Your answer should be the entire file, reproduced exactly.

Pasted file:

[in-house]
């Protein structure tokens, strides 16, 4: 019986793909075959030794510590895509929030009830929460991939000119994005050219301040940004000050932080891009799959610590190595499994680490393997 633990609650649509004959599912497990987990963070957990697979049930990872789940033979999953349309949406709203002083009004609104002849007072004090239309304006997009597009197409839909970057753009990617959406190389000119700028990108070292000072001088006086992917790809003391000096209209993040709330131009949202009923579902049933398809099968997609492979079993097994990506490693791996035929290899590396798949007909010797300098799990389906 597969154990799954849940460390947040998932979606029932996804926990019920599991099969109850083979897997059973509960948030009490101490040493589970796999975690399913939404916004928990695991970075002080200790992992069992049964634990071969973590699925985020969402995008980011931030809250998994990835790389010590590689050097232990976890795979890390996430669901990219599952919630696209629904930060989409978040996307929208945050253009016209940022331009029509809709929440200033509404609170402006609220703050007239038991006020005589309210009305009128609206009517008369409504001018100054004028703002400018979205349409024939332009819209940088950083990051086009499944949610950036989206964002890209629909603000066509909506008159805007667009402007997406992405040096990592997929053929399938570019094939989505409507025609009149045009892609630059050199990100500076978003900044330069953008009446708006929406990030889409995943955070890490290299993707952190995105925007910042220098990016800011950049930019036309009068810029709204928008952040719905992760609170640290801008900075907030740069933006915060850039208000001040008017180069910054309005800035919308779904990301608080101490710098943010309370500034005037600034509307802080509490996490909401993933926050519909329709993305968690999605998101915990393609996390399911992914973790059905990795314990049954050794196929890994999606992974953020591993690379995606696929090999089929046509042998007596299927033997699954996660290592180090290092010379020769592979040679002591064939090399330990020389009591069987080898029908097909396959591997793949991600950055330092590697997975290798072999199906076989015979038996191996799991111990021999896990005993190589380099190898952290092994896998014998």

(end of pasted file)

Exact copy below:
[in-house]
């Protein structure tokens, strides 16, 4: 019986793909075959030794510590895509929030009830929460991939000119994005050219301040940004000050932080891009799959610590190595499994680490393997 633990609650649509004959599912497990987990963070957990697979049930990872789940033979999953349309949406709203002083009004609104002849007072004090239309304006997009597009197409839909970057753009990617959406190389000119700028990108070292000072001088006086992917790809003391000096209209993040709330131009949202009923579902049933398809099968997609492979079993097994990506490693791996035929290899590396798949007909010797300098799990389906 597969154990799954849940460390947040998932979606029932996804926990019920599991099969109850083979897997059973509960948030009490101490040493589970796999975690399913939404916004928990695991970075002080200790992992069992049964634990071969973590699925985020969402995008980011931030809250998994990835790389010590590689050097232990976890795979890390996430669901990219599952919630696209629904930060989409978040996307929208945050253009016209940022331009029509809709929440200033509404609170402006609220703050007239038991006020005589309210009305009128609206009517008369409504001018100054004028703002400018979205349409024939332009819209940088950083990051086009499944949610950036989206964002890209629909603000066509909506008159805007667009402007997406992405040096990592997929053929399938570019094939989505409507025609009149045009892609630059050199990100500076978003900044330069953008009446708006929406990030889409995943955070890490290299993707952190995105925007910042220098990016800011950049930019036309009068810029709204928008952040719905992760609170640290801008900075907030740069933006915060850039208000001040008017180069910054309005800035919308779904990301608080101490710098943010309370500034005037600034509307802080509490996490909401993933926050519909329709993305968690999605998101915990393609996390399911992914973790059905990795314990049954050794196929890994999606992974953020591993690379995606696929090999089929046509042998007596299927033997699954996660290592180090290092010379020769592979040679002591064939090399330990020389009591069987080898029908097909396959591997793949991600950055330092590697997975290798072999199906076989015979038996191996799991111990021999896990005993190589380099190898952290092994896998014998």